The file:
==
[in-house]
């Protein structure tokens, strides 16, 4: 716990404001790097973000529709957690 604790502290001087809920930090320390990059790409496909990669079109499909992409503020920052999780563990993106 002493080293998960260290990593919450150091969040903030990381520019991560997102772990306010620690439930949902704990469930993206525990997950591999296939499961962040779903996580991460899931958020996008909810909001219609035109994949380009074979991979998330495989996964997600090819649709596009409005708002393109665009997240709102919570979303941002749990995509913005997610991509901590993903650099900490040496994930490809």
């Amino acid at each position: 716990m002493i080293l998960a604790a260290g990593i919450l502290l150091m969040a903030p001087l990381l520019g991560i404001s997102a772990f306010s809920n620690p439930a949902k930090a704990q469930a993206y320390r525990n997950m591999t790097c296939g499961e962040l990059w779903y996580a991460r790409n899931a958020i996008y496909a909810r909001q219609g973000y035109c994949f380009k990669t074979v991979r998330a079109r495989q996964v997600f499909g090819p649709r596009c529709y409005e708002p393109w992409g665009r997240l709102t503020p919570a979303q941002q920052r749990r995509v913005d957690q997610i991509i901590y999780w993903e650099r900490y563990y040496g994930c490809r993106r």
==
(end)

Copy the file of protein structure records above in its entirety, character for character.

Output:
[in-house]
């Protein structure tokens, strides 16, 4: 716990404001790097973000529709957690 604790502290001087809920930090320390990059790409496909990669079109499909992409503020920052999780563990993106 002493080293998960260290990593919450150091969040903030990381520019991560997102772990306010620690439930949902704990469930993206525990997950591999296939499961962040779903996580991460899931958020996008909810909001219609035109994949380009074979991979998330495989996964997600090819649709596009409005708002393109665009997240709102919570979303941002749990995509913005997610991509901590993903650099900490040496994930490809």
């Amino acid at each position: 716990m002493i080293l998960a604790a260290g990593i919450l502290l150091m969040a903030p001087l990381l520019g991560i404001s997102a772990f306010s809920n620690p439930a949902k930090a704990q469930a993206y320390r525990n997950m591999t790097c296939g499961e962040l990059w779903y996580a991460r790409n899931a958020i996008y496909a909810r909001q219609g973000y035109c994949f380009k990669t074979v991979r998330a079109r495989q996964v997600f499909g090819p649709r596009c529709y409005e708002p393109w992409g665009r997240l709102t503020p919570a979303q941002q920052r749990r995509v913005d957690q997610i991509i901590y999780w993903e650099r900490y563990y040496g994930c490809r993106r």